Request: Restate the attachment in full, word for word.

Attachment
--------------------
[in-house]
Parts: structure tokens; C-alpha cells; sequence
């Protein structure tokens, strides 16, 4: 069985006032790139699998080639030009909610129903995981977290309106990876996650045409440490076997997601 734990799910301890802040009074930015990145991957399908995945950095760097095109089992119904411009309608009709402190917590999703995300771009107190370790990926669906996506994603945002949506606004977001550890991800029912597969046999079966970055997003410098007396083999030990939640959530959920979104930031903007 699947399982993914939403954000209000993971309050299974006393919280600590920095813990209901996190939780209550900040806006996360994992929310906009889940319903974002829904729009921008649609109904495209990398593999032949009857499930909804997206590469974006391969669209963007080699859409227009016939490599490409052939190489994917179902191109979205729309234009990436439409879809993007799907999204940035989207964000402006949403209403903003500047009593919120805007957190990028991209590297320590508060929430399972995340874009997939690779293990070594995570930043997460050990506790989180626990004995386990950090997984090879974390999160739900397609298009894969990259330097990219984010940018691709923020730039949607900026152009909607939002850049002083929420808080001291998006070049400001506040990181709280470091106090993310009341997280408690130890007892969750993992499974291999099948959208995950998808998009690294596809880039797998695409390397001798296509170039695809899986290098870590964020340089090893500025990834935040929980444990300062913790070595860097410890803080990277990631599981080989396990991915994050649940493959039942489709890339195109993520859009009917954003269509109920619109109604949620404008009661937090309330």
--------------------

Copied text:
[in-house]
Parts: structure tokens; C-alpha cells; sequence
């Protein structure tokens, strides 16, 4: 069985006032790139699998080639030009909610129903995981977290309106990876996650045409440490076997997601 734990799910301890802040009074930015990145991957399908995945950095760097095109089992119904411009309608009709402190917590999703995300771009107190370790990926669906996506994603945002949506606004977001550890991800029912597969046999079966970055997003410098007396083999030990939640959530959920979104930031903007 699947399982993914939403954000209000993971309050299974006393919280600590920095813990209901996190939780209550900040806006996360994992929310906009889940319903974002829904729009921008649609109904495209990398593999032949009857499930909804997206590469974006391969669209963007080699859409227009016939490599490409052939190489994917179902191109979205729309234009990436439409879809993007799907999204940035989207964000402006949403209403903003500047009593919120805007957190990028991209590297320590508060929430399972995340874009997939690779293990070594995570930043997460050990506790989180626990004995386990950090997984090879974390999160739900397609298009894969990259330097990219984010940018691709923020730039949607900026152009909607939002850049002083929420808080001291998006070049400001506040990181709280470091106090993310009341997280408690130890007892969750993992499974291999099948959208995950998808998009690294596809880039797998695409390397001798296509170039695809899986290098870590964020340089090893500025990834935040929980444990300062913790070595860097410890803080990277990631599981080989396990991915994050649940493959039942489709890339195109993520859009009917954003269509109920619109109604949620404008009661937090309330």